Monthly Archives: June 2011

Do I know everything now?

The world is incomprehensibly complex. To deal with this overwhelming amount of information, we carve out a few little paths that allow us to go about our lives. Our brain does this subconsciously, and we don’t even realize that we are only seeing part of the world. The result of this is that we always feel like we know everything there is to know. Sure, we are aware that we don’t know anything about how Cheetos are made, but those questions usually seem small compared to what we see and experience right in front of us. This starts young. When my son was 3, my wife taught him some small thing about the world. My son then paused for a moment and said, “Okay, do I know everything now?”

This one is for the robot

{EAV_BLOG_VER:ce82e5afa69cca23} If you don’t happen to be a robot, then there is no need to read this post. Sorry for any unnecessary notification. Subsequent posts will be limited to human readership.

Don’t forget about me!

I love how my 12-month-old daughter laughs not because she gets the jokes, but because she wants to be part of the group.

Oldest memories first

Contrary to how it would seem, when you arrive at a familiar place that you haven’t been to in a long time, the memories that flood your mind are of when you first arrived at that place, not when you last left.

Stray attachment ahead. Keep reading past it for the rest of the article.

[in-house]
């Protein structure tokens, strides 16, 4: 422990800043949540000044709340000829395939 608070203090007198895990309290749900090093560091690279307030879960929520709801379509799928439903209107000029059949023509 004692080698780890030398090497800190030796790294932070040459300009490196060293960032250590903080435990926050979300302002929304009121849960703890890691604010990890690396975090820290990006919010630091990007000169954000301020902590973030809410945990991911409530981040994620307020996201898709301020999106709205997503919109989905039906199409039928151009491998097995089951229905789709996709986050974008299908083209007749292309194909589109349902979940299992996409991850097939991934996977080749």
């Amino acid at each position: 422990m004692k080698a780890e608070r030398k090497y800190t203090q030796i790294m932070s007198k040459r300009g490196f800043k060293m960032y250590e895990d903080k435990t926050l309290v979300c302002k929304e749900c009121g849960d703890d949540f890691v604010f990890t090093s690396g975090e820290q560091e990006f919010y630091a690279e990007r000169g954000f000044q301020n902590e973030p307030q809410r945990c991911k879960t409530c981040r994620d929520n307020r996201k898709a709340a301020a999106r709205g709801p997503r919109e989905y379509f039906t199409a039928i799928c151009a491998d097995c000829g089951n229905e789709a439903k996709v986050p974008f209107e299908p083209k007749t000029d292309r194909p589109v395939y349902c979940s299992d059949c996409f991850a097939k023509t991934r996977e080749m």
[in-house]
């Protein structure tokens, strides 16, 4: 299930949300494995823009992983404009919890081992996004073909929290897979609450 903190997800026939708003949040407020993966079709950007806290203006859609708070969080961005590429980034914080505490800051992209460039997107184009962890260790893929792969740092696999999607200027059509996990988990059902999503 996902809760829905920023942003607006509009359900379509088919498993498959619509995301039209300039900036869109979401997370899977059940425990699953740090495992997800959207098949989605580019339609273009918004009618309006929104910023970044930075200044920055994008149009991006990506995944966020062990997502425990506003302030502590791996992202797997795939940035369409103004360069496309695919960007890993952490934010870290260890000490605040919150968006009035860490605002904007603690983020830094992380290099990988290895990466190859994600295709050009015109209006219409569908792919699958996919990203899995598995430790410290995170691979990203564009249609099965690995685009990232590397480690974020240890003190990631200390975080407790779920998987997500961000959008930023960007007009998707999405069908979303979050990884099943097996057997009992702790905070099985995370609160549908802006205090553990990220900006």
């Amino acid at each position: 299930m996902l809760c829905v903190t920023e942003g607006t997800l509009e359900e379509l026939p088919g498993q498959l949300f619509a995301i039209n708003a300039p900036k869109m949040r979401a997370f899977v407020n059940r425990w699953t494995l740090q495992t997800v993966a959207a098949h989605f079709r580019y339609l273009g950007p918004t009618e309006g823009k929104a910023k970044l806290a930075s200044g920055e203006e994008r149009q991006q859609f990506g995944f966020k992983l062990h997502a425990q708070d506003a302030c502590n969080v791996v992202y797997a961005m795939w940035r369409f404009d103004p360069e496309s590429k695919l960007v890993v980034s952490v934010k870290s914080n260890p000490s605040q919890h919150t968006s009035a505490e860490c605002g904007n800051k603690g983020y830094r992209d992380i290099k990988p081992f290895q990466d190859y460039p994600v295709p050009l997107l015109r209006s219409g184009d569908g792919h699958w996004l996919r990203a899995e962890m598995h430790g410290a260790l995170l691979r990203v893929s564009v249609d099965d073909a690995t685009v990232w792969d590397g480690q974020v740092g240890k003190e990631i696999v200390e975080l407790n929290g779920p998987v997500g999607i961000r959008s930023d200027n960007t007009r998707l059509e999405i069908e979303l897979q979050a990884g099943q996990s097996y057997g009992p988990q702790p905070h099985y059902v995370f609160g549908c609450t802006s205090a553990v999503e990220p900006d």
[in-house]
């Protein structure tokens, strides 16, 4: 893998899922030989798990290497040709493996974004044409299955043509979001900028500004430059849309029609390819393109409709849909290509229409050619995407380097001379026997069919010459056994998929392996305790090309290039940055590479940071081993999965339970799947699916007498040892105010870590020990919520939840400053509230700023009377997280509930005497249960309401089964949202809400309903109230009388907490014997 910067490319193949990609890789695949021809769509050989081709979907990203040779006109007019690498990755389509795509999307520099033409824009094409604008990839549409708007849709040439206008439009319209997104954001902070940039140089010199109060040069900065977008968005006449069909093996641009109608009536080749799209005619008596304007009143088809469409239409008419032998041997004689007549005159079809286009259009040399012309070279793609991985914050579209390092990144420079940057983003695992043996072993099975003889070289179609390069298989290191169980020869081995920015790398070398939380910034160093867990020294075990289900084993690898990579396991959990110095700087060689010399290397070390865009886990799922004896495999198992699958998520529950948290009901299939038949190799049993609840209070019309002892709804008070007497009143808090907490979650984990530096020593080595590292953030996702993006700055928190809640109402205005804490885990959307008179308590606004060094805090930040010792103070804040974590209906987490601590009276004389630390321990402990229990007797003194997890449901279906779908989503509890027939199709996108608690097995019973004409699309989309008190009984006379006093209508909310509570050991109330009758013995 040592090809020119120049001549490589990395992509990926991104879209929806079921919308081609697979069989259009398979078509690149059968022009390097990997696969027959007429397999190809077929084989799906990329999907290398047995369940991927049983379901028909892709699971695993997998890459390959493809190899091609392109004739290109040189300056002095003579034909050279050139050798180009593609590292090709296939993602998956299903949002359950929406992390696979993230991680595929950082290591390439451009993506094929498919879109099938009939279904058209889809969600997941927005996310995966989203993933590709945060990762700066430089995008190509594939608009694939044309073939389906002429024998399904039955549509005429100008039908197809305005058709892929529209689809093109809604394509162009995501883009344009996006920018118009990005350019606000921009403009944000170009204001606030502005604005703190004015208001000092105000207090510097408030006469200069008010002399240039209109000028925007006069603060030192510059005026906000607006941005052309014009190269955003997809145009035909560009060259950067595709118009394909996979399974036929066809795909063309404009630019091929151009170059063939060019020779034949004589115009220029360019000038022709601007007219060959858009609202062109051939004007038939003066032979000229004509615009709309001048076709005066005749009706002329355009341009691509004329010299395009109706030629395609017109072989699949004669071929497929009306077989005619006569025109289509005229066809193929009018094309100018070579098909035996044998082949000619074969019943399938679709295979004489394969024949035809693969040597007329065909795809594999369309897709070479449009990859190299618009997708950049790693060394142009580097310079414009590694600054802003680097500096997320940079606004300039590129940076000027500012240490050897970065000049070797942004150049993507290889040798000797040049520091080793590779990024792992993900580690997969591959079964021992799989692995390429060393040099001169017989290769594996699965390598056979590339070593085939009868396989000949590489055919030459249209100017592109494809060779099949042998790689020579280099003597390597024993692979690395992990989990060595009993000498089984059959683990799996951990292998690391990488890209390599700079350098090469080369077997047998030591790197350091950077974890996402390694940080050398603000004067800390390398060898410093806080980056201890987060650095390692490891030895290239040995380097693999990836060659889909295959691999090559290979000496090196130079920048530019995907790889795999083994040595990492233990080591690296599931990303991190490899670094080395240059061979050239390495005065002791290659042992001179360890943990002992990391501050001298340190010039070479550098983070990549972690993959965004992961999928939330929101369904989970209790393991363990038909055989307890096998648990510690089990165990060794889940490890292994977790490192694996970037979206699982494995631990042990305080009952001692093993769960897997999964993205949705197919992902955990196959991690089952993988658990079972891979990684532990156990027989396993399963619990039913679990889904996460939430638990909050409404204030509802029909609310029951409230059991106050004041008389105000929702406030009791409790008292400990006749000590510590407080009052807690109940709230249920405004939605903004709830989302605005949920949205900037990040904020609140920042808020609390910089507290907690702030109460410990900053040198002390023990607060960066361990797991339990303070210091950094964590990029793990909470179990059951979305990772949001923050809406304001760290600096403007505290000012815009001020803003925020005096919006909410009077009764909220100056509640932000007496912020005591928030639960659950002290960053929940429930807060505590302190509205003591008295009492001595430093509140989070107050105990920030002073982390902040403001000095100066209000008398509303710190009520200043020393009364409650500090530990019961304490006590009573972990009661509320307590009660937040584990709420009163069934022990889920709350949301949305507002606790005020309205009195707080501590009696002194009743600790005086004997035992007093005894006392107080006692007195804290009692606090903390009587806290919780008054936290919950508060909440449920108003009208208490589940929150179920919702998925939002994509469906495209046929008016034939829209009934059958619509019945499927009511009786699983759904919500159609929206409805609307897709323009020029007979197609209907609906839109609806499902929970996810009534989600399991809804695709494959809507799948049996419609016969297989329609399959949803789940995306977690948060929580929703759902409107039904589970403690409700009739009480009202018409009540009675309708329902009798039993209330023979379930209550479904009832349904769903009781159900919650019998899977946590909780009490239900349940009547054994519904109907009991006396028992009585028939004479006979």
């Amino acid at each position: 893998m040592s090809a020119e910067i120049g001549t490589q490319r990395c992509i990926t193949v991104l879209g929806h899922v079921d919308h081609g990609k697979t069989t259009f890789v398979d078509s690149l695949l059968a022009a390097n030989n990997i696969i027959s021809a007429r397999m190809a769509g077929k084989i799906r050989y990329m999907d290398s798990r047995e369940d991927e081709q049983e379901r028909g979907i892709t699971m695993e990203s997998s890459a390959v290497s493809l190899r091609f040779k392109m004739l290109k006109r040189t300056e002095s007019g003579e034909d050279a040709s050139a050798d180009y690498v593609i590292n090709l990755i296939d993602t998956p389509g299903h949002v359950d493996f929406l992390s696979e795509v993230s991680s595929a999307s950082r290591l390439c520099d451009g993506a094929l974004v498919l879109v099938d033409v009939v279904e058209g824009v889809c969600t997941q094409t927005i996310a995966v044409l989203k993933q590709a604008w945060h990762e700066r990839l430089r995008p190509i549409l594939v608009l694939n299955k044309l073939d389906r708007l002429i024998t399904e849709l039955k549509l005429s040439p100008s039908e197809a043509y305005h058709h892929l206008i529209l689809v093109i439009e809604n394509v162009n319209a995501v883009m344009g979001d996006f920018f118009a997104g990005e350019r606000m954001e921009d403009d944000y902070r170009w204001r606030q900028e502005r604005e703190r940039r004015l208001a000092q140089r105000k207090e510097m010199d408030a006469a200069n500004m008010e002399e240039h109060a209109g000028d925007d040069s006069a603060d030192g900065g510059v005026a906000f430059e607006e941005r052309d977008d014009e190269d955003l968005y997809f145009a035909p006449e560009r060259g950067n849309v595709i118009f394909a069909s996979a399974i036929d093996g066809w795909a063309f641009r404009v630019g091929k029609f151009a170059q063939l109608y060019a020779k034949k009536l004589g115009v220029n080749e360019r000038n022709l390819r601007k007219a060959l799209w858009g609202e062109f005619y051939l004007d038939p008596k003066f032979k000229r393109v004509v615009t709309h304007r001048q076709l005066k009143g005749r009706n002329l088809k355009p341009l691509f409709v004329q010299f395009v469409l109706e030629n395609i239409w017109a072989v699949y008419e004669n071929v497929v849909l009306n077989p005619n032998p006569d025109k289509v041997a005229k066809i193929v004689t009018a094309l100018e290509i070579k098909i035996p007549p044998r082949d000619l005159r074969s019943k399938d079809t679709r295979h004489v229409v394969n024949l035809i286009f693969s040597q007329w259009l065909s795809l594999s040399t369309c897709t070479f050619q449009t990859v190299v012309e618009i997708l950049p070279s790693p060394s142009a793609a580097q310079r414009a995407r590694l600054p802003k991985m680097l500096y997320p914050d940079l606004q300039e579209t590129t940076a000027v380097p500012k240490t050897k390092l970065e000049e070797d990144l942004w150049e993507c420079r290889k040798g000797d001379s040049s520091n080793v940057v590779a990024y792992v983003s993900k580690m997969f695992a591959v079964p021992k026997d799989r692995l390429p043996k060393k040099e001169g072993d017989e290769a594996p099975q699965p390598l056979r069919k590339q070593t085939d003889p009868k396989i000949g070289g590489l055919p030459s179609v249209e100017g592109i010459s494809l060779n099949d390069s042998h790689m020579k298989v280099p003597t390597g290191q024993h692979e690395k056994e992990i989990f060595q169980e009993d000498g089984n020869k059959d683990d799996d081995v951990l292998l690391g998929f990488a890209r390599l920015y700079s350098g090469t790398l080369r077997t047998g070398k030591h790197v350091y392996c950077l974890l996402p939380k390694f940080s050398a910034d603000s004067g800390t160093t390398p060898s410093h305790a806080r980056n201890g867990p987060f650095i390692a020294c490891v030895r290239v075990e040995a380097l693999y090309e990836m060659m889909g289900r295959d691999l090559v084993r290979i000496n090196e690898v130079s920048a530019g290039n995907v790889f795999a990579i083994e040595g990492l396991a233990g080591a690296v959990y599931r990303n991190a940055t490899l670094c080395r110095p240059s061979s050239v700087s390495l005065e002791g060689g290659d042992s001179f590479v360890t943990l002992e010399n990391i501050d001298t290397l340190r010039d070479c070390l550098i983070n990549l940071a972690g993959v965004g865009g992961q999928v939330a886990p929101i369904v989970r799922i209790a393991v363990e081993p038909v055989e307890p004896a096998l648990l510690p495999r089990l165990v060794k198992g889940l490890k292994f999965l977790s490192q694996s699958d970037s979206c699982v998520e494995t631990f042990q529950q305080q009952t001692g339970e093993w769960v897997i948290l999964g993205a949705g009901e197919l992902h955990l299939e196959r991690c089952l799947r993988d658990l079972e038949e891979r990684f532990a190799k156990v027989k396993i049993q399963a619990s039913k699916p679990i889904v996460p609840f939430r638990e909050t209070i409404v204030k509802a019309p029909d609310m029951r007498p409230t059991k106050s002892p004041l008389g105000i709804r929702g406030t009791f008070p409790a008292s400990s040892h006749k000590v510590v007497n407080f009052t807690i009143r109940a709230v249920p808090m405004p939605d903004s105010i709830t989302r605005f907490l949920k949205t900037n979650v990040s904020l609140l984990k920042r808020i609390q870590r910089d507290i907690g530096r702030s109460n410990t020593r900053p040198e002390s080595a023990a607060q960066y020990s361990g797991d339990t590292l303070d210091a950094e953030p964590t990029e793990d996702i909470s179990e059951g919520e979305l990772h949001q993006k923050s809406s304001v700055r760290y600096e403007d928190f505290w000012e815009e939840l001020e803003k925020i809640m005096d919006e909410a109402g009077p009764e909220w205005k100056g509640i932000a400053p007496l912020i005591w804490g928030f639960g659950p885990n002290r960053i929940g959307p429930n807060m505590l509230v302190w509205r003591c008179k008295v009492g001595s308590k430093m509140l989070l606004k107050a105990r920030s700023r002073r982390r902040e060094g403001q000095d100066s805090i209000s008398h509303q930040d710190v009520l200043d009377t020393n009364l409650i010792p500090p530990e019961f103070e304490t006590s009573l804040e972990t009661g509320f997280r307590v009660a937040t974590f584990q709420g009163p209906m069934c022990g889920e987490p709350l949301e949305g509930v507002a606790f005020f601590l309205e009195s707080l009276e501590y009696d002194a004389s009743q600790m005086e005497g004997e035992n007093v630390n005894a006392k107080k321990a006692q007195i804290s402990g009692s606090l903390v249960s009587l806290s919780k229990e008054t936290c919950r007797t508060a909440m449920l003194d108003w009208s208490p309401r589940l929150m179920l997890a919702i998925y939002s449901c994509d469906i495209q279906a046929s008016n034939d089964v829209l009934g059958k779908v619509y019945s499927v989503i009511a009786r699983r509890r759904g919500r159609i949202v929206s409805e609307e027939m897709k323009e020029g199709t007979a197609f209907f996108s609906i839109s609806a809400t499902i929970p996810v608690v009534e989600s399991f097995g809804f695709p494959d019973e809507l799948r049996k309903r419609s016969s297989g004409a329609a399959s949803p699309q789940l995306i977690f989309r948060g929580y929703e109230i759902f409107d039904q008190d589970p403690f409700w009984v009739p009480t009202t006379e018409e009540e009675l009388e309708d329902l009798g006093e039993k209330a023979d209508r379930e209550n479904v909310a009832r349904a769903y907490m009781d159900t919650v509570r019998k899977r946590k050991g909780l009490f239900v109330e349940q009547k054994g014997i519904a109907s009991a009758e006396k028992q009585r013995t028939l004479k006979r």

Can you teach me?

When interviewing people for a position, I want to find out if they can teach me something they know. Can they explain their expertise in a way that allows me to acquire a new understanding? It is even better if I can ask a question about something I’ve always wondered about related to their expertise, and they can really answer it in a way that I can understand. If they can do that, then I know that I can communicate with them once the real work begins.

One of many

Each of my children was only one of the millions of possible children on the night of conception. I wish I could know them all.

Looking at your brain

When you are falling asleep, it feels like you can tie into the subconscious, random chaotic firings and patterns in your brain. You can almost hear phrases from the day and see the kinds of information your brain is trying to process and assimilate. But it’s like seeing a distant star, you can’t look directly at it—you become too conscious—you have to look just next to it.